Last month I lost my father.  There, I said it.  It’s out there.  It’s amazing the amount of people who’ve said to me, “Oh, I had no idea.  Why didn’t you tell me?”.  Well, let’s see.  A.) How could you have known, unless you can somehow communicate with the dead, in which case we can no longer be friends, and B.) Because it’s not generally something one announces.  “Hi.  How’s it going?  My Dad died.”  Cue the awkward silence.  Should I have tweeted it?  Changed my Facebook status?  Not my style.

So I blog instead.  I know, the irony is palpable.  Why the hell would I write a piece on the internet about it, you ask?  Believe it or not, I really did agonize over whether or not to post this.  At first I thought it would seem like a violation somehow; a family matter that was nobody’s business.  Attention seeking at it’s most primitive.  But the more I thought about it, the more I realized that’s not what it is.  I’m proud.  Proud of my Dad and the man he was, and the person I am because of both of my parents.  Which is why I spoke at his funeral.  It was a way to honour him, and all I’m hoping to do is honour him further.  This is his eulogy.+

 I couldn’t make up my mind whether I should stand up here and talk about my Dad, or keep silent and let everyone remember him in their own way: as Husband, Granddad, Uncle, Brother, friend, and neighbour.  Those of you who know me well, know that I can never keep silent.  However, as my Dad was a man of few words, I’ll keep this short.  You will always have your own memories to cherish, I just wanted give you a glimpse of who he was to me.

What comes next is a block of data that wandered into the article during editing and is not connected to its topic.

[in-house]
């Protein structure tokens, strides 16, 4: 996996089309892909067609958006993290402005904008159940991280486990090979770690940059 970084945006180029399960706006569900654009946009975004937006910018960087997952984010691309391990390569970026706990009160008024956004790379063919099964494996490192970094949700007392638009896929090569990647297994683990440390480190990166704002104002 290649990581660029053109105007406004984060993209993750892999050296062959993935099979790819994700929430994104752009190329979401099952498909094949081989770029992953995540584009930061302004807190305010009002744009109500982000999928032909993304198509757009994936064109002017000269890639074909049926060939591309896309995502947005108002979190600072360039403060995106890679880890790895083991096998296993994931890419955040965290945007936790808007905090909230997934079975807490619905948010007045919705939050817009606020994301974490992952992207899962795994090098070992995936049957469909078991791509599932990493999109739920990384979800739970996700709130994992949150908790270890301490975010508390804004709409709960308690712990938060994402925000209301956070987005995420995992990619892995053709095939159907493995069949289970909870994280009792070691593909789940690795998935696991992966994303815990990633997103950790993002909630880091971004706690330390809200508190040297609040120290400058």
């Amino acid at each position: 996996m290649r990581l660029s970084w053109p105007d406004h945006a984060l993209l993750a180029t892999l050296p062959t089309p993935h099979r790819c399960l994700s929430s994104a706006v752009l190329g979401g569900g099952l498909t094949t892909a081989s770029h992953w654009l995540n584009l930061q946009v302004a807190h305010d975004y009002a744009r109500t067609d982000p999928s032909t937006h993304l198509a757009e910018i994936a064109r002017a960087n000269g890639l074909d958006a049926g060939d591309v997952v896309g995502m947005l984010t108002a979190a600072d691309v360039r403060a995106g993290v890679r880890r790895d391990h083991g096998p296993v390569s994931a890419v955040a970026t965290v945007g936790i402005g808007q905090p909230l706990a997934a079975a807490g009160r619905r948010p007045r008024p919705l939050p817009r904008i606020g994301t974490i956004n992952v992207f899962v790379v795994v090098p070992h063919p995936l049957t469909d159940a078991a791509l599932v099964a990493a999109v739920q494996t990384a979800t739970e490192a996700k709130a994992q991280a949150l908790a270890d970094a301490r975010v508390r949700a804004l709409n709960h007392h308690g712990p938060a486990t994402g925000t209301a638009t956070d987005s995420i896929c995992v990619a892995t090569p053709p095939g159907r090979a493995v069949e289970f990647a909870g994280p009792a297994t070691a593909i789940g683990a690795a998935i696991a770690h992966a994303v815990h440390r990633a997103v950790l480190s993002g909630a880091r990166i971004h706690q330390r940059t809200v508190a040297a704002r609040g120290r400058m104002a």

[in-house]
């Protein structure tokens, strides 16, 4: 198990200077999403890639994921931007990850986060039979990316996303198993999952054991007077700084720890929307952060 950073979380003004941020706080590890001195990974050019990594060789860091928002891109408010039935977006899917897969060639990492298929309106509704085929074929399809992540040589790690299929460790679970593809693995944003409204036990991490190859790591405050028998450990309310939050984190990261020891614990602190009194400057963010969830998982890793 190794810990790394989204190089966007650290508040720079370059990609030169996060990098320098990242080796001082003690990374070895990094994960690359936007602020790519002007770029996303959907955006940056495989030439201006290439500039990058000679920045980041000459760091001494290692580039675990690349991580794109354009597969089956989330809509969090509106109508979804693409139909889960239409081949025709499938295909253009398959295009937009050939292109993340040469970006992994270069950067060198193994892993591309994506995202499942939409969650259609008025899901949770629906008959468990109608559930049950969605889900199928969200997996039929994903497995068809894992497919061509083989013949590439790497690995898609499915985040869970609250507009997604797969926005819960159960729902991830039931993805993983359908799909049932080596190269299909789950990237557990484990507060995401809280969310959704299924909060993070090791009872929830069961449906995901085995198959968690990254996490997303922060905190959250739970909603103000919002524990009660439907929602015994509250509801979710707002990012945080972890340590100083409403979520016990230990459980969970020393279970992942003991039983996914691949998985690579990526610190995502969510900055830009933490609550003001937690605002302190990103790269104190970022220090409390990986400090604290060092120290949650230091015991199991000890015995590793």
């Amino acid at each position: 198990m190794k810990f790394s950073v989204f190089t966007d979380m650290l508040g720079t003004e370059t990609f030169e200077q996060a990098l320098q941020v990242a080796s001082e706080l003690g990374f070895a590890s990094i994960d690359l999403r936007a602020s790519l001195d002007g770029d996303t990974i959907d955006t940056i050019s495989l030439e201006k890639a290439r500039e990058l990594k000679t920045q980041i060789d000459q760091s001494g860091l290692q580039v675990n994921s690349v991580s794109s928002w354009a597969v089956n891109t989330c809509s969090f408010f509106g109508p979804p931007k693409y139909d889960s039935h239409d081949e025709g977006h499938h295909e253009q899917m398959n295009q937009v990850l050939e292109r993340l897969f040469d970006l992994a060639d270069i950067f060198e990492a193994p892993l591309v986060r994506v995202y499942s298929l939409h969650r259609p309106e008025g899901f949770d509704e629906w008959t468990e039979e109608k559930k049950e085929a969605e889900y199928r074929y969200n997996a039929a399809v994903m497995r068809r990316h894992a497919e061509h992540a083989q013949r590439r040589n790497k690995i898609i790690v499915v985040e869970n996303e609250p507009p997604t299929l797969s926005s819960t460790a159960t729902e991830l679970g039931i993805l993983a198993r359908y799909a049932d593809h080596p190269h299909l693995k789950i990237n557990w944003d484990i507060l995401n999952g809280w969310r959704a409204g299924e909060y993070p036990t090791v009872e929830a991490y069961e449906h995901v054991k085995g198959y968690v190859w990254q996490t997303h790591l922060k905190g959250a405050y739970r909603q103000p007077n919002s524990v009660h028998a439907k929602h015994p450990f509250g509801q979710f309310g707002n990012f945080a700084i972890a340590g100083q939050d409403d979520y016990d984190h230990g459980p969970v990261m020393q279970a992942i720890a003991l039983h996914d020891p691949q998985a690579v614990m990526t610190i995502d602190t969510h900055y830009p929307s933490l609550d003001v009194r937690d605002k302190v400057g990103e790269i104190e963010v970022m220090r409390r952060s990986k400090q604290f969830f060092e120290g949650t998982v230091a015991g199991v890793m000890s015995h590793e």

He was my Dad.  He kissed me goodnight every night of my childhood, and I kissed him goodnight in the latter part of his life; and always we smiled at each other like fathers and daughters do.
He had more patience than anyone I’ve ever known, none of which I inherited. 
I remember learning to ride a bike.  Not because I fell and scraped my knee, although that did happen.  It’s the memory of seeing my Dad, a man of 6’1”, peddling down the hill at Thompson Park at breakneck speed, on my little bicycle, just to show me how easy it was.  I can also recall that being the first time I’d ever heard the phrase “a mountain on a molehill”.  But if he could ride it, then so could I.
He taught me how to fish.  When I cast just a little too hard and threw myself in along with the line, he also fished me out of the lake, laughing the whole time.  I didn’t say he taught me well, but I did survive to fish again.
He took me to my very first baseball game, back when the Jay’s were still fairly new…and sucked…before they won 2 World Series and then became old… and sucked again.  About 10 years ago I took him to his last baseball game.  And through it all, he was a die-hard fan.  When I was old enough to form my own opinion on the management capabilities of the likes of Bobby Cox and Jimy Williams, he never wavered, trusting them to bring a title to Toronto.  His dedication finally paid off.  And in the 20 long years since, he remained just as loyal.